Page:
Fundamentals of organic chemistry
Organic chemistry is the study of carbon-containing compounds. Most organic compounds contain carbon atoms linked to each other.
Alkanes have the following formula:
The simplest alkane is methane, Another carbon yields ethane, And the trend continues with: Propane, butane, pentane, hexane, etc.
Names of straightchain alkanes
Methane Ethane Propane Butane Pentane Hexane Alkane with one Carbon atom. Alkane with two Carbon atoms. Alkane with three carbon atoms. Alkane with four Carbon atoms. Alkane with five Carbon atoms. Alkane with six Carbon atoms.
Organic reactions revolve around functional groups. Functional groups are the sections of a molecule that have chemical properties. Ether
Hydroxyl function al group Ethyl functional groups function al group
Common functional groups.
Alcohols (or hydroxyl): Primary amines: Carboxylic acid: Toluene derivatives (benzyls):
Lemons contain Paint thinners Doritos, made withCitric acid. Contain toluene. sopropyl (rubbing) alcohol Yellow azo dyes.
Organic compounds are difficult to name. Generally, you locate the longest chain of carbon atoms,
In this case, there are six carbon atoms, with no weird bonding. The carbon chain is represented by -ane, so a chain with 6 carbon atoms would
Next, you note the functional groups on the molecule.
And then you number the carbon atoms.
The sulfhydryl group is on carbon atom 2, and the fluoro group is on carbon atom #4 Chemicals like this are named using the form:
• So, thus far, you have a hexane molecule with two functional groups attached to it.
So, this would be: 2-sulfhydryl 4-fluoro hexane.
ocation of functional group)-(functional group) (chain name)
This would be… 1,6-diamino 2-chloro 4sulfhydrylhexane On rings, the Carbon chain is the ring itself.
Name the following chemical:
For larger molecules, common names are generally used.
What is a polymer?
A long chain of molecules. Made of similar subunits called monomers. The chemical properties of the monomers affect the properties of the polymer.
Properties of polymers.
The stringy shape lends itself to stringy applications. They can easily be molded into various shapes. They can be very strong. They are terrible
Influences on the properties of polymers
– If the monomer is very soluble, the reaction will form spheres.
– A large monomer will make a fragile polymer.
– Unhappy monomers make unhappy
– If the chain is long, the polymer will be strong.
– If the polymer is branched, it will be harder, but more brittle.
Nomenclature of polymers
Most polymers (nylon, tyvek, kevlar) are given common names, because they cannot be named using conventional means. Only simple straight chain addition polymers are given formal names.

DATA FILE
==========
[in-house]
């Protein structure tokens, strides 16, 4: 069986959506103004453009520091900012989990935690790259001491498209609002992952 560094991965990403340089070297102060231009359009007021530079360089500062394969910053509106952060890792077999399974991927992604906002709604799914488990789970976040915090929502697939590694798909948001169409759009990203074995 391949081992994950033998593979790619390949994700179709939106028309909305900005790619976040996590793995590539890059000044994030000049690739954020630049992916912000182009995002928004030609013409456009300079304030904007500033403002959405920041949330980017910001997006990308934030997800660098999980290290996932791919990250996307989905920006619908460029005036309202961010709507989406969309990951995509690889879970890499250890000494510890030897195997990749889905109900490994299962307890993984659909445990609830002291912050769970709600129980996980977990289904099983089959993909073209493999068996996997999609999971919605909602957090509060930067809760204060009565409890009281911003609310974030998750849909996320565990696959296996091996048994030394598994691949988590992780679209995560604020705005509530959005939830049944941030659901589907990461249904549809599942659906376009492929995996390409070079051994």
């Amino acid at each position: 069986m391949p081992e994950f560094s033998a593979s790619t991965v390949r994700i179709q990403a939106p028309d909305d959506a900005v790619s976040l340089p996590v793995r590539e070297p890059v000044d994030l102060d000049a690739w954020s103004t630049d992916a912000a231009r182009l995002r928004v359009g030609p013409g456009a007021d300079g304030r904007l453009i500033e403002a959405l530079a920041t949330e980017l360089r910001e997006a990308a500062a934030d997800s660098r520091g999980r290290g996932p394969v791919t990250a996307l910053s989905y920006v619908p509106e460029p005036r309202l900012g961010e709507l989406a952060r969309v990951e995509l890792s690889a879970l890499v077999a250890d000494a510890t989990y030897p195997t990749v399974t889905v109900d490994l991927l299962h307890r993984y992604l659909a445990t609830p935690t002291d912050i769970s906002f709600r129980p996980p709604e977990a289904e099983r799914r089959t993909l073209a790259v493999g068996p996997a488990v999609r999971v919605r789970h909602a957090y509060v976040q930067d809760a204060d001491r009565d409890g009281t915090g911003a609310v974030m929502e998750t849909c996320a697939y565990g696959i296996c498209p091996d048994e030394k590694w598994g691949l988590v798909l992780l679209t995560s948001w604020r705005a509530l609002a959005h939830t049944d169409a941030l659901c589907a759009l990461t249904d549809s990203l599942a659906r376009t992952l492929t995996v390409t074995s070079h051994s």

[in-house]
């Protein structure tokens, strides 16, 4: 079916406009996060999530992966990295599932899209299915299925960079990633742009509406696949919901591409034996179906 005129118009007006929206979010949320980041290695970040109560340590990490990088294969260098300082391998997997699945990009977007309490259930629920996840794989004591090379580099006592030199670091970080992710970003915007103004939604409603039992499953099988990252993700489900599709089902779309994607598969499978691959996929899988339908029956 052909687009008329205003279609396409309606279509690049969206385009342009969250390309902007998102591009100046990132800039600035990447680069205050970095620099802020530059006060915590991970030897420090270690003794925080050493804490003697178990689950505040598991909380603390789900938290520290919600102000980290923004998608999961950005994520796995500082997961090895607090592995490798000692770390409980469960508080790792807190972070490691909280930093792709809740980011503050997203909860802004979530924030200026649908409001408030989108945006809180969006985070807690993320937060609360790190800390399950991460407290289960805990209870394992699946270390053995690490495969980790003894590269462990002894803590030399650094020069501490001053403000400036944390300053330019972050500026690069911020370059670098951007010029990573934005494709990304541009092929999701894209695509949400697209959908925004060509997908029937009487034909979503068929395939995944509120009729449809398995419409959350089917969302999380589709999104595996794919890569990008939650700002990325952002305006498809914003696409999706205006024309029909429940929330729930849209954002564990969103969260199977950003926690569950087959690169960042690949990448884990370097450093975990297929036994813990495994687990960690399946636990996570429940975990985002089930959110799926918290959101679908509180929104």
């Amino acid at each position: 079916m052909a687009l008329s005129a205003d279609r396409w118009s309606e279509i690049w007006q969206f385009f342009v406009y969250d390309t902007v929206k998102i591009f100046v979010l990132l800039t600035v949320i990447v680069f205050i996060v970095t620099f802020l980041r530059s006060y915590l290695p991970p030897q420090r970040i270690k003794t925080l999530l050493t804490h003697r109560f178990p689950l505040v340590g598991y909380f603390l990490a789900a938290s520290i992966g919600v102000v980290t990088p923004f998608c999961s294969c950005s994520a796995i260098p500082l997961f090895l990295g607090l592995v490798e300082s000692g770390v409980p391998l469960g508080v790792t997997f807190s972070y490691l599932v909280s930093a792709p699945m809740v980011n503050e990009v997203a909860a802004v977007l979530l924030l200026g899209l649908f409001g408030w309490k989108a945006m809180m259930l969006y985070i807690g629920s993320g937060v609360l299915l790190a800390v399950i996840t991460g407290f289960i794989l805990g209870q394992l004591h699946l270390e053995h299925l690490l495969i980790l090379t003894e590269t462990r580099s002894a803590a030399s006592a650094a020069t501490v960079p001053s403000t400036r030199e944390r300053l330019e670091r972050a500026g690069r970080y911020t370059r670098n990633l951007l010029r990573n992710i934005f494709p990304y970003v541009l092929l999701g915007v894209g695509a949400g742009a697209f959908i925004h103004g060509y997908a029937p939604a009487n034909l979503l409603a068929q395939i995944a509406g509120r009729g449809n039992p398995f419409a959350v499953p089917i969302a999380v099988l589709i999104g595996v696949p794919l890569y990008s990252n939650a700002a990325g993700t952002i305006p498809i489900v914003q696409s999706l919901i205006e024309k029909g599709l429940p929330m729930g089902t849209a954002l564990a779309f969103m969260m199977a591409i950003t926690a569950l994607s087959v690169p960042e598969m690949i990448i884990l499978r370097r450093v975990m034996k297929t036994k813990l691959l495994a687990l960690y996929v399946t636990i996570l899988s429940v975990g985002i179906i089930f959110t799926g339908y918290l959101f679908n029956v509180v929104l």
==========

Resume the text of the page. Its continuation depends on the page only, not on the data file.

Nomenclature of addition polymers.
When the monomer is very basic, it can be easily named.
Polyvinyl polytetraflouroethylene chloride (PVC)
Even these names are usually not used, polymethyl methacrylate is usually referred to as plexiglass.
Practical Uses of polymers
Plastics. Flexibility is determined by the monomers. Clothing. Nylon is present in most everything you wear. Insulators, both thermal and electrical. Valves, other sealing mechanisms.
Impractical Uses of polymers
Silly putty. Industry specific applications. Useless Christmas gifts.
How are polymers made?
They are made by one of two types of reactions. Free radical polymerization is similar to a simple synthesis reaction. Condensation polymerization is similar to an acid-base reaction
Free radical polymerization:
Condensation polymerization makes materials such as…
Biological polymers are made by condensation reactions. Proteins, DNA, fats, and saccharides are the four primary biological molecules. They are all polymers.
The reaction that took place.
The material synthesized was nylon 6,10. It’s an interface reaction. Can also be done in a massive situation.
Things learned during research
Don’t ever, ever use methyl acrylate. It reeks. Give organic reactions time. Only use acyl chlorides under a hood. Not all reagents are soluble in everything.
In addition to these synthetic polymers, there are many naturally occurring polymers. Polymers are very versatile materials. They have a direct influence on most every aspect of our lives.
Notice of copyright
This document and all text herein is copyright 2007 Charles McAnany All images are in the public domain. Molecular structures were drawn with the Alfa-Aesar structure search applet. All other rights reserved.
This action might not be possible to undo. Are you sure you want to continue?
We've moved you to where you read on your other device.
Get the full title to continue reading from where you left off, or restart the preview.